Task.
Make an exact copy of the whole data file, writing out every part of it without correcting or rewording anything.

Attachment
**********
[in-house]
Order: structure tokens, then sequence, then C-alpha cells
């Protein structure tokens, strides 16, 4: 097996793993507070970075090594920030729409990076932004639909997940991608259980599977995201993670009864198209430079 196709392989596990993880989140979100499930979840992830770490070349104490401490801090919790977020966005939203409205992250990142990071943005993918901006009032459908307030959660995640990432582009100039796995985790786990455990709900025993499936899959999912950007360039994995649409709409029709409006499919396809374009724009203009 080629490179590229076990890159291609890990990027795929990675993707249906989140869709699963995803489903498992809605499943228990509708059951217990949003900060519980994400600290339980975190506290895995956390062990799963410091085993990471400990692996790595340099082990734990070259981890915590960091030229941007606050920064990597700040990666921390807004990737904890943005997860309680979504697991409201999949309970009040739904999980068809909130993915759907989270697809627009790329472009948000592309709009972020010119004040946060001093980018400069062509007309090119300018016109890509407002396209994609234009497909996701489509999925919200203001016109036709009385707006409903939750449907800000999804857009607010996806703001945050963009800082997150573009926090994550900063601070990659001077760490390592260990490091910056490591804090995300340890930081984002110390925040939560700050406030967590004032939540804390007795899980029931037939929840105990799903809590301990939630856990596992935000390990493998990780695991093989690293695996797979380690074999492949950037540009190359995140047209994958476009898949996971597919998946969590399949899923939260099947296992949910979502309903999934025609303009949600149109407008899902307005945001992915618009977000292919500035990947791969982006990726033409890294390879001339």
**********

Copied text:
[in-house]
Order: structure tokens, then sequence, then C-alpha cells
């Protein structure tokens, strides 16, 4: 097996793993507070970075090594920030729409990076932004639909997940991608259980599977995201993670009864198209430079 196709392989596990993880989140979100499930979840992830770490070349104490401490801090919790977020966005939203409205992250990142990071943005993918901006009032459908307030959660995640990432582009100039796995985790786990455990709900025993499936899959999912950007360039994995649409709409029709409006499919396809374009724009203009 080629490179590229076990890159291609890990990027795929990675993707249906989140869709699963995803489903498992809605499943228990509708059951217990949003900060519980994400600290339980975190506290895995956390062990799963410091085993990471400990692996790595340099082990734990070259981890915590960091030229941007606050920064990597700040990666921390807004990737904890943005997860309680979504697991409201999949309970009040739904999980068809909130993915759907989270697809627009790329472009948000592309709009972020010119004040946060001093980018400069062509007309090119300018016109890509407002396209994609234009497909996701489509999925919200203001016109036709009385707006409903939750449907800000999804857009607010996806703001945050963009800082997150573009926090994550900063601070990659001077760490390592260990490091910056490591804090995300340890930081984002110390925040939560700050406030967590004032939540804390007795899980029931037939929840105990799903809590301990939630856990596992935000390990493998990780695991093989690293695996797979380690074999492949950037540009190359995140047209994958476009898949996971597919998946969590399949899923939260099947296992949910979502309903999934025609303009949600149109407008899902307005945001992915618009977000292919500035990947791969982006990726033409890294390879001339």